[Clos97] conceives that the cybernotary role "would be to bind the private key of the particular sender with the public key of the intended recipient" and to envelope the entire transaction in an "umbrella of trust." [Clos97] also concives that the cybernotary would verify the financial repsonsibility and legal capacity of the parties--leading to the requirement that electronic notaries be attorneys. [BRA2000] advocates Scottish cybernotaries to verify identity of the parties for electronic commerce.
[Kor99] conceives that the Cybernotary can authenticate a document 1) validating its legal contents 2) validating the digital signature 3) validating the identity of the signer 4) validating the capacity of the signer 5) validating the authority of the signer 5) and including the validation of the digital certificate
For example, when an electronic power of attorney is executed and digitally signed before a CyberNotary, the CyberNotary will cause an authentication message to be appended to the power of attorney validating its legal contents, the digital signature used to sign it, as well as the identity, capacity and authority of the signing party to execute it and the digital certificate used to certify the signer's public key.
5) Miscellaneous Information
Florida also created a "civil-law notary" who must be a member of the Bar, and who could issue "authentic acts." This certifies not only documents, but transactions, events, conditions or occurrences. (FLA STAT 118.10) This is a separate title from both regular notary or cybernotary. [West02] Also, the Secretary of State is authorized to issue a certification of a particular civil law notaries which explains the legal meaning of the civil-law notarie's certification.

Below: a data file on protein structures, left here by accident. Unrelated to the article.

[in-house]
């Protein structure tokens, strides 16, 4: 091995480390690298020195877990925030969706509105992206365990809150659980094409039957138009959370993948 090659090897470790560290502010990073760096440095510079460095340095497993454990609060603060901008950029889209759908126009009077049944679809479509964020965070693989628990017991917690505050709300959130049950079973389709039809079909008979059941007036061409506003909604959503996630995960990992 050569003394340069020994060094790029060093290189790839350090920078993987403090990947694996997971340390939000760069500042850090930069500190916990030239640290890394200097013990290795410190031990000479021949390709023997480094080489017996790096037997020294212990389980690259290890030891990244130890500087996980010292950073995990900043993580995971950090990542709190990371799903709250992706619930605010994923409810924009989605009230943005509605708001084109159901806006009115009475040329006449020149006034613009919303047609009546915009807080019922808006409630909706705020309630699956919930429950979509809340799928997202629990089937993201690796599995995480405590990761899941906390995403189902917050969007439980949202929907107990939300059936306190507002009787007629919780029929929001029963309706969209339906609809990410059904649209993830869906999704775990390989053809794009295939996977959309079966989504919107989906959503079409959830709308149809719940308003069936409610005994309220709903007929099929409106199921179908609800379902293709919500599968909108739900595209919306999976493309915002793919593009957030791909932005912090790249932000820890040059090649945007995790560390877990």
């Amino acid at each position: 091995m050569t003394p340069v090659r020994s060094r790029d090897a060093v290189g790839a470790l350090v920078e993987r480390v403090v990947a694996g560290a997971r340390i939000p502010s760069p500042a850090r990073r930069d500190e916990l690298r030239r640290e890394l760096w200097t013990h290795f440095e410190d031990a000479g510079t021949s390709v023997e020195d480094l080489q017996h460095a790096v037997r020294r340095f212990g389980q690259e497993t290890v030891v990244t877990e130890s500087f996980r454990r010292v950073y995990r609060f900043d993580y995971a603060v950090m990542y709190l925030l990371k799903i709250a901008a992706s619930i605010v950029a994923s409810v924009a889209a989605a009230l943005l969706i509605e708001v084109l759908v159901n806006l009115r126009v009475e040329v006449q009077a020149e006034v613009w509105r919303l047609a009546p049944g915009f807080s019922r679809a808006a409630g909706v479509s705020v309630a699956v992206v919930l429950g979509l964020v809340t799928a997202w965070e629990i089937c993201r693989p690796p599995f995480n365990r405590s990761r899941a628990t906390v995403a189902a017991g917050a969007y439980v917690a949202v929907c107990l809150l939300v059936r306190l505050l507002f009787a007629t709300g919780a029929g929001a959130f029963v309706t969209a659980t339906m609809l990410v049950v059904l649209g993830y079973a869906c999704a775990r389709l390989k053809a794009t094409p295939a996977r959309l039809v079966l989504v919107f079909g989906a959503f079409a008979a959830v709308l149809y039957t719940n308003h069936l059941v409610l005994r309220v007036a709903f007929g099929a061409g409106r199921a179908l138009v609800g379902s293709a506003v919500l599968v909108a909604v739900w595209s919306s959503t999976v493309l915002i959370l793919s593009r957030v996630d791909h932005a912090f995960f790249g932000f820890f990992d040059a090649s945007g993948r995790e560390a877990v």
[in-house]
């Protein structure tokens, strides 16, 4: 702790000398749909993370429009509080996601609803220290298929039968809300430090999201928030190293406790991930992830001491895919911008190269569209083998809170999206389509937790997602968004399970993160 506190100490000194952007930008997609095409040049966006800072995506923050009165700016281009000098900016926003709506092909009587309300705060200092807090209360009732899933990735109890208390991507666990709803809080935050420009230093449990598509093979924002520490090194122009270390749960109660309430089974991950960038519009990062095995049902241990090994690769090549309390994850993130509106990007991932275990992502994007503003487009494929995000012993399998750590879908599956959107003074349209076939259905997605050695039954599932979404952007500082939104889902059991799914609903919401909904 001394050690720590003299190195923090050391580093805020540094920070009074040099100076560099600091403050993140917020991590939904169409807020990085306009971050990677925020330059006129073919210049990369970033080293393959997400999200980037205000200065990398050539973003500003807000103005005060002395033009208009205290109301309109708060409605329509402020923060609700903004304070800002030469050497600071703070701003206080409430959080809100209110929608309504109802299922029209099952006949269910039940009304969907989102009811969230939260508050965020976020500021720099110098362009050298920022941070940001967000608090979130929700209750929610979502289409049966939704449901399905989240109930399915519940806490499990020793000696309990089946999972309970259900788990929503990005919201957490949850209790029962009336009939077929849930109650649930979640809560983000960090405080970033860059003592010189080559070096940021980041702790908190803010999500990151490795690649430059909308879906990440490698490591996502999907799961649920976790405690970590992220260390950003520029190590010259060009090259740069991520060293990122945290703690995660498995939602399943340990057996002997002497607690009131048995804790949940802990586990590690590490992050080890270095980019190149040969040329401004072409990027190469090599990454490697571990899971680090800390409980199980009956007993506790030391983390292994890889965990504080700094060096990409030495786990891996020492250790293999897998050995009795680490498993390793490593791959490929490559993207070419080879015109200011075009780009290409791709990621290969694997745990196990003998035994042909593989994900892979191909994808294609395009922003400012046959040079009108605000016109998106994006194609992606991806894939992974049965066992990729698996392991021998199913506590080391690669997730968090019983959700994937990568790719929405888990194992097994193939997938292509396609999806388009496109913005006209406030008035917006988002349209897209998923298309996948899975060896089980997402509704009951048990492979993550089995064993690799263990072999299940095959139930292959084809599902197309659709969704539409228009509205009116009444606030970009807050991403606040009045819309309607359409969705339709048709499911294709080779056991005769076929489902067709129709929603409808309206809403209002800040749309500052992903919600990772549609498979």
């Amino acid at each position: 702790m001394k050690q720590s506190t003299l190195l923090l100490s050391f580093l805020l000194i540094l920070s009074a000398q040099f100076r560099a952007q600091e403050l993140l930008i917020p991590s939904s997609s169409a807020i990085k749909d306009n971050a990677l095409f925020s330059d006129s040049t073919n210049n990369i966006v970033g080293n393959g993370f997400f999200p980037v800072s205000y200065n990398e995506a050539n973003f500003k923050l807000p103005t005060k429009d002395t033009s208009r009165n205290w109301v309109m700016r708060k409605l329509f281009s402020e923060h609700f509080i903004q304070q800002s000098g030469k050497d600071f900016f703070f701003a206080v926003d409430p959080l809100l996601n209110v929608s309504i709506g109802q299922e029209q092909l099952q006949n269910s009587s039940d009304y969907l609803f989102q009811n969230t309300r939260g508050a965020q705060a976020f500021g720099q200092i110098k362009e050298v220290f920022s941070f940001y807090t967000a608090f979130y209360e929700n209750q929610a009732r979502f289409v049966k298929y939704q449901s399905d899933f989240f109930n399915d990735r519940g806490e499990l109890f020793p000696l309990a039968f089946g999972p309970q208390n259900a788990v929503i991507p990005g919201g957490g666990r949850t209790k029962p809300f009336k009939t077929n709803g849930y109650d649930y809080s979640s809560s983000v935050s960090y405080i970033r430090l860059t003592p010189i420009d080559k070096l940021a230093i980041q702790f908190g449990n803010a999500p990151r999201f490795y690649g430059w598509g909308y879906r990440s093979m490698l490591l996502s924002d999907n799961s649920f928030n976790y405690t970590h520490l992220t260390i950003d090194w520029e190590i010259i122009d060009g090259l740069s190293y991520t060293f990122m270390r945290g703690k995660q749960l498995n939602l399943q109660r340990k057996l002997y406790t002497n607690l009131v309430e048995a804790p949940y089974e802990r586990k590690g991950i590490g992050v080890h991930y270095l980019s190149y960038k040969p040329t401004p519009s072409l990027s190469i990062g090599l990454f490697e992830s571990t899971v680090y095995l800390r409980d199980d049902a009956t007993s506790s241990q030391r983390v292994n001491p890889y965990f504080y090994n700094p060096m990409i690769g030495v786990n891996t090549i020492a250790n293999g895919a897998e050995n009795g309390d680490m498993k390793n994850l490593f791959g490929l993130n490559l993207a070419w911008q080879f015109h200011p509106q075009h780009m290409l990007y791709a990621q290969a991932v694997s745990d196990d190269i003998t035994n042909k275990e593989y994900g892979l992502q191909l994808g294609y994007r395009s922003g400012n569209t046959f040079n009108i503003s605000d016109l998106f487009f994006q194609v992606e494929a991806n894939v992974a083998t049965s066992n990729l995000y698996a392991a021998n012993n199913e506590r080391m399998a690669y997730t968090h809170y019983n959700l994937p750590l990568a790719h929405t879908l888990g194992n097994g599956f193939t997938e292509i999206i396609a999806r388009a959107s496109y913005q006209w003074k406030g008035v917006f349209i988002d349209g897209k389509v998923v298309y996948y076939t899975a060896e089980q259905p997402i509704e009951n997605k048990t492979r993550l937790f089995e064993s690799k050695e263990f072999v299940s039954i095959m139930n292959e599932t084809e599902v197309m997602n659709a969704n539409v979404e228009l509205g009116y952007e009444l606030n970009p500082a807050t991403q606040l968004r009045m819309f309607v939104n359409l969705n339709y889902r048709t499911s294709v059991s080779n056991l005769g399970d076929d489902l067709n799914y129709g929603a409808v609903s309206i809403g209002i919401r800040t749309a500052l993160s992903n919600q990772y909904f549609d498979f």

On a related subject, [Val99] noted that many of the state statutes restrict notarial fees to very low amounts They also require very small surety bonds. State set a required bond that ranges between $500.00 and $15,000. no more than a thousand dollars [Clos97,Val99]. No state requires errors and ommissions insurance [Clos97]. In some cases, the amount of these fees have not changed since the state joined the Union.
[Ariz 2002] Arizona State Legislature, Arizona Revised Statutes, (http://www.azleg.state.az.us/ars/ars.htm), 2002.
[Brand2000] Brand, D. A. "New Life for Notaries? The Challenges for E-Commerce" The Juridical Review, 2000 Part Three, 149-57.
[Clos97] Closen, M. L., Richards, R. J., "Notaries Public--Lost in Cyberspace or Key Business Professionals of the Future?" John Marshall Journal of Computer and Information Law Vol XV 1997, 703-758
[Garc2000] Colon Garcia, A . J. "La Ley de Firmas Digitales De Puerto Rico y el desarollo del notario cibernetico," 39 no 1 Jan/April 2000.
[Jac96] Jacombs, M. A., "Will Notaries Still Reign Over Red Tape When Documents Move Electronically?" Wall Treet Journal March 12 1996, B1,6.
[Kor99] Kornowski, J., "The Specter of the CyberNotary: Science Fiction or New Legal Specialty? (http://www.lacba.org/lalawyer/tech/notary.html), 1999.
[Lex02] LexisNexis State Capital, Florida Bill Tracking , (http://web.lexisnexis.com/stcapuniv)
[Open2000] Open Interchange Consortium, The Role of an Electronic Notary, Project: Building Consumer Confidence in E-Commerce: Best Practice Model for business: Discussion Paper 19/01/2000, Document A2ECPAD1, http://www.oic.org/3b1a4.htm
[VAL99] Valera, M. G., "New Technology and a Global Economy Demand that American Notaries better Prepare for the Future: Upgrading the Current Common Law System May Mean Establishing a New Class of Cyber Professional," John Marshall Law Review, Summer 1999 32(4), 935-964
[West02] West's Florida Statutes Annotated, West Group, 2002